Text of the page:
works, Bozza, who was less of a man, although an artist of some
merit. Later than these men, there were few mosaic workers of high
standing; in Florence the art degenerated into a mere decorative
inlay of semi-precious material, heraldic in feeling, costly and
decorative, but an entirely different art from that of the Greeks
and Romans. Lapis-lazuli with gold veinings, malachite, coral,
alabaster, and rare marbles superseded the smalts and gold of an
elder day.



One cannot enter a book shop or a library to-day without realizing
how many thousands of books are in constant circulation. There was
an age when books were laboriously but most beautifully written,
instead of being thus quickly manufactured by the aid of the
type-setting machine; the material on which the glossy text was
executed was vellum instead of the cheap paper of to-day, the
illustrations, instead of being easily reproduced by photographic
processes, were veritable miniature paintings, most decorative,
ablaze with colour and fine gold,--in these times it is easy to
forget that there was ever a period when the making of a single
book occupied years, and sometimes the life-time of one or two

In those days, when the transcription of books was one of the chief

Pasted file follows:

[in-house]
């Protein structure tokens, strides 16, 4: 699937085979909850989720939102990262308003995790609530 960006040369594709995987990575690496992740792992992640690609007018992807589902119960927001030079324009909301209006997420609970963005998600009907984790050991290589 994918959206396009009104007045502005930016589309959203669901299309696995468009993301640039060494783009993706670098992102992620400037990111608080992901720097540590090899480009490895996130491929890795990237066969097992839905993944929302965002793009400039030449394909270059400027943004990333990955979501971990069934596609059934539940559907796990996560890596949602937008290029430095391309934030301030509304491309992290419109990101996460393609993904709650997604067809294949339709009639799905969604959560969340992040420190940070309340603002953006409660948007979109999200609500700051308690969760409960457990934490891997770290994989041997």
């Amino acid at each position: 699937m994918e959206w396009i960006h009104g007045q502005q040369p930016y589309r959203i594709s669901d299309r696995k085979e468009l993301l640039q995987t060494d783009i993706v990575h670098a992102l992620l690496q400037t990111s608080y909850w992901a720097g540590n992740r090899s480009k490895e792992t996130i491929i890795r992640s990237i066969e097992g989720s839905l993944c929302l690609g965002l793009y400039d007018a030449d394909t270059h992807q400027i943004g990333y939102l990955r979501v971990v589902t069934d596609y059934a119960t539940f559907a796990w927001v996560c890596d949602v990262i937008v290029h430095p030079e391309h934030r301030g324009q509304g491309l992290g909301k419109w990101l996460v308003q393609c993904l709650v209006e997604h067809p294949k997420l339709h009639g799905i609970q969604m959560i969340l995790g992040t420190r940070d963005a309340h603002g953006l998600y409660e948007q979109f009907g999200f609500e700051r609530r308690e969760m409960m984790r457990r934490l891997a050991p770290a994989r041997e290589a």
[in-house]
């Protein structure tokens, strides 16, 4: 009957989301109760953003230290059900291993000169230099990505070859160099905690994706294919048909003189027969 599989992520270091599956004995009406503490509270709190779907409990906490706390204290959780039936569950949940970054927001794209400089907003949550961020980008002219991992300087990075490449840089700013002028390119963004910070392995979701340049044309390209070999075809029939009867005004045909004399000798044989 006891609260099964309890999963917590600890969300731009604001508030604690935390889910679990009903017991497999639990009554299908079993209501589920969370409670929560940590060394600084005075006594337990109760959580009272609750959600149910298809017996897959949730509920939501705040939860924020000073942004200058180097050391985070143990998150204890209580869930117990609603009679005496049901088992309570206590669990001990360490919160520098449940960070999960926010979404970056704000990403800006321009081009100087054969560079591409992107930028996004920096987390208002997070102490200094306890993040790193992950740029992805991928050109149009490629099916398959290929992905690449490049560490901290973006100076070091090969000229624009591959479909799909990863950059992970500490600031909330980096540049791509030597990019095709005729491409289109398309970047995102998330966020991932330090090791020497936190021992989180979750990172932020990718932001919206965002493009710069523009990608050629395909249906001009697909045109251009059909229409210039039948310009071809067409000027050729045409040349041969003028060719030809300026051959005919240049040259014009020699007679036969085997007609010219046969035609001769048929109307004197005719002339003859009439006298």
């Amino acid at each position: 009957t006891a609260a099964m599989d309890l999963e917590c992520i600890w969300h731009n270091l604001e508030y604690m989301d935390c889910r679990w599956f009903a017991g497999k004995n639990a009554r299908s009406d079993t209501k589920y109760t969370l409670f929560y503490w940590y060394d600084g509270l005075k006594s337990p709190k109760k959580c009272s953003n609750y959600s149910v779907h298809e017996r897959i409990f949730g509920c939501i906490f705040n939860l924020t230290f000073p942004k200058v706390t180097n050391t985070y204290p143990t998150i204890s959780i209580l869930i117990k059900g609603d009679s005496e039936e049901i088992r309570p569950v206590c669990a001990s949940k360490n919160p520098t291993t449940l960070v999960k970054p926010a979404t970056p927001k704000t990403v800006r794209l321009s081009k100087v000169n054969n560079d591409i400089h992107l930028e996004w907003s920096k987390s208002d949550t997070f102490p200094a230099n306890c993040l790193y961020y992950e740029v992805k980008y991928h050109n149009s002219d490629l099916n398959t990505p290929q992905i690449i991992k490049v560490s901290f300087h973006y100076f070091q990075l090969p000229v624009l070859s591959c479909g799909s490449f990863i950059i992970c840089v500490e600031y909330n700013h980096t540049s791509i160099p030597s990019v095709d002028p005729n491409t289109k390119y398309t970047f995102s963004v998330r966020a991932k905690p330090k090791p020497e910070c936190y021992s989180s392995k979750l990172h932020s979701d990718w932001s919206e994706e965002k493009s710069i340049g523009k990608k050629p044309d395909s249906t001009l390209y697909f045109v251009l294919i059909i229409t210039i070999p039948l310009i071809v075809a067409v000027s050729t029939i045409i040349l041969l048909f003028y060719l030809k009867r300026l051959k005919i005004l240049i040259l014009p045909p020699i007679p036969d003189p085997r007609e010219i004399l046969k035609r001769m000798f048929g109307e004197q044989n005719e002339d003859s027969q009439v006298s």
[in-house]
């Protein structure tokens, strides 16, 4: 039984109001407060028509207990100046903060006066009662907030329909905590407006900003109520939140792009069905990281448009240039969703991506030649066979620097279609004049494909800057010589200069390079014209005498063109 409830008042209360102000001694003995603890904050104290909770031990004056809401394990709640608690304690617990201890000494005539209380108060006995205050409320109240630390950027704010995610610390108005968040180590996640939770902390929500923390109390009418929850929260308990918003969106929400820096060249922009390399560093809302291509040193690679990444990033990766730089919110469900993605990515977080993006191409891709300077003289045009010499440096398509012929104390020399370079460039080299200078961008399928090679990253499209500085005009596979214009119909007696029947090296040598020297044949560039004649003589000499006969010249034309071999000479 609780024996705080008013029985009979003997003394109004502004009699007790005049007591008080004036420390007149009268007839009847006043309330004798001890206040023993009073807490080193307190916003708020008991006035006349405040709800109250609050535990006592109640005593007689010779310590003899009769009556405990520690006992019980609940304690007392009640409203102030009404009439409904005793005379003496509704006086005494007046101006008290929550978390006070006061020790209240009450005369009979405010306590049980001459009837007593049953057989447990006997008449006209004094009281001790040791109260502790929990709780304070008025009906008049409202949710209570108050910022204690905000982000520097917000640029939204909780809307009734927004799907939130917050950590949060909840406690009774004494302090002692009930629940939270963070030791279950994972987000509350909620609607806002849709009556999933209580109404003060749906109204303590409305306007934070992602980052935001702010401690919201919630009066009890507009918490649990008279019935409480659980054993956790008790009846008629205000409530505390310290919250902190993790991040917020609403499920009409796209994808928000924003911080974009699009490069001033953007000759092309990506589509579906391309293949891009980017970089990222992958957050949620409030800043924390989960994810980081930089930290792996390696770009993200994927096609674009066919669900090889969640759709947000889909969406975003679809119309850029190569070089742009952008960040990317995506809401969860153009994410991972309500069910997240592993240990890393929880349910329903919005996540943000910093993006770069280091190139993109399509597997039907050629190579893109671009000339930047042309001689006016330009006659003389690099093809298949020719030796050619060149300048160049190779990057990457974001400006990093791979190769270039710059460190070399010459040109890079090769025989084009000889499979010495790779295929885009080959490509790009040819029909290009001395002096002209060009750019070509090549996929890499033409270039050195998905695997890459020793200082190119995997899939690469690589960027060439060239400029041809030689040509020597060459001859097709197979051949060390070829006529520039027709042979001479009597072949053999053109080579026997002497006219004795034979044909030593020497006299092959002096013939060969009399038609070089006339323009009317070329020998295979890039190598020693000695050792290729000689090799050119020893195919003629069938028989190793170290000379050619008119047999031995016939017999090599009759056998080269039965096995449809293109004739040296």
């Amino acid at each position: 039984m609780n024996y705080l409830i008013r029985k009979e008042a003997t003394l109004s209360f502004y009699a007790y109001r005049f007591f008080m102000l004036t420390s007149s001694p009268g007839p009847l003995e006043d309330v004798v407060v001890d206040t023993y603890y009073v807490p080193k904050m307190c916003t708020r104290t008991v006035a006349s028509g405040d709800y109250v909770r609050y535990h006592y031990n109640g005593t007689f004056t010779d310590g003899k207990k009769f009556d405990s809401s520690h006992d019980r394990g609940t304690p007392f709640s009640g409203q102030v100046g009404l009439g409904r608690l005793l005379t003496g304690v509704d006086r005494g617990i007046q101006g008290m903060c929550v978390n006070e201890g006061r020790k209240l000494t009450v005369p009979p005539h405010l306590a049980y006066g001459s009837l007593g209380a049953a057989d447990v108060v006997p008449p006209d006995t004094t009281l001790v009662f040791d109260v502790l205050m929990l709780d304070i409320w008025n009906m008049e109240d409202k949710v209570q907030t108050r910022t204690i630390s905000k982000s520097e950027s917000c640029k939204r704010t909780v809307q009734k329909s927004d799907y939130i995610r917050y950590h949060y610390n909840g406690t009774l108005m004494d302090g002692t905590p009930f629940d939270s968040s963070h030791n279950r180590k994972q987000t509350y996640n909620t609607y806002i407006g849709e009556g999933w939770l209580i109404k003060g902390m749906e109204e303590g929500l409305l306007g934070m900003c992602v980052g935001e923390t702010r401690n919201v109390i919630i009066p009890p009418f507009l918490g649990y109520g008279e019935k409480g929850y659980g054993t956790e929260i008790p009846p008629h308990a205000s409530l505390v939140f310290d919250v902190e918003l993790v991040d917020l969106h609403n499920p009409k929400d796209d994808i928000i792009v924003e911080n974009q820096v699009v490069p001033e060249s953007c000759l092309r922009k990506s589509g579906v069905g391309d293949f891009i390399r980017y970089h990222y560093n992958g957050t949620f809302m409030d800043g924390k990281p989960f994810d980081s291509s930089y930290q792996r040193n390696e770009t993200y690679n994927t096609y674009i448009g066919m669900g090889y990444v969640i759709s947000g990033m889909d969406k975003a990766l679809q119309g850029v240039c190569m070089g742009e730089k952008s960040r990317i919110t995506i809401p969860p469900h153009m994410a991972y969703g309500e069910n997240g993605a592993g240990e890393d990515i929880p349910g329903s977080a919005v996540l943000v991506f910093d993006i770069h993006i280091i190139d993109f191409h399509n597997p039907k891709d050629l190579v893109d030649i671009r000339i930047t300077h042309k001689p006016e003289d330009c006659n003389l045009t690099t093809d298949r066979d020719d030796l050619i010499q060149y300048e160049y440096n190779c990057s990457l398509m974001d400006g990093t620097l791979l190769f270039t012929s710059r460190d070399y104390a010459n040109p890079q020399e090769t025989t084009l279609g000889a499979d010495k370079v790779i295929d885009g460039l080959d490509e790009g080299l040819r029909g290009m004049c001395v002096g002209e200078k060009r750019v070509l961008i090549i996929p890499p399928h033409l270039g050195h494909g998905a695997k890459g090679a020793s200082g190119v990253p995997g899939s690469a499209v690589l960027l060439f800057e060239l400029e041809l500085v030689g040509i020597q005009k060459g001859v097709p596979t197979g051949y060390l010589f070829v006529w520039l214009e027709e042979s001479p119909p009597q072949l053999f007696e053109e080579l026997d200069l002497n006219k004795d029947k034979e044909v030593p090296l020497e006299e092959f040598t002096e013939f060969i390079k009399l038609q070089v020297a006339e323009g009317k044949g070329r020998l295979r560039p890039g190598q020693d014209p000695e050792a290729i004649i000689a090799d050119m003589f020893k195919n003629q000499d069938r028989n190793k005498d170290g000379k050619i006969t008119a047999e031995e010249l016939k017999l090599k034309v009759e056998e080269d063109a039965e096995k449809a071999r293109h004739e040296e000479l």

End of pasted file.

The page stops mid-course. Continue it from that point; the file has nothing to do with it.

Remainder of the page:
occupations in religious houses, the recluse monk, in the quiet
of the scriptorium, was, in spite of his seclusion, and indeed,
by reason of it, the chief link between the world of letters and
the world of men.

The earliest known example of work by a European monk dates from
the year 517; but shortly after this there was a great increase
in book making, and monasteries were founded especially for the
purpose of perpetuating literature. The first establishment of
this sort was the monastery of Vivaria, in Southern Italy, founded
by Cassiodorus, a Greek who lived between the years 479 and 575,
and who had been the scribe (or "private secretary") of Theodoric
the Goth. About the same time, St. Columba in Ireland founded a
house with the intention of multiplying books, so that in the sixth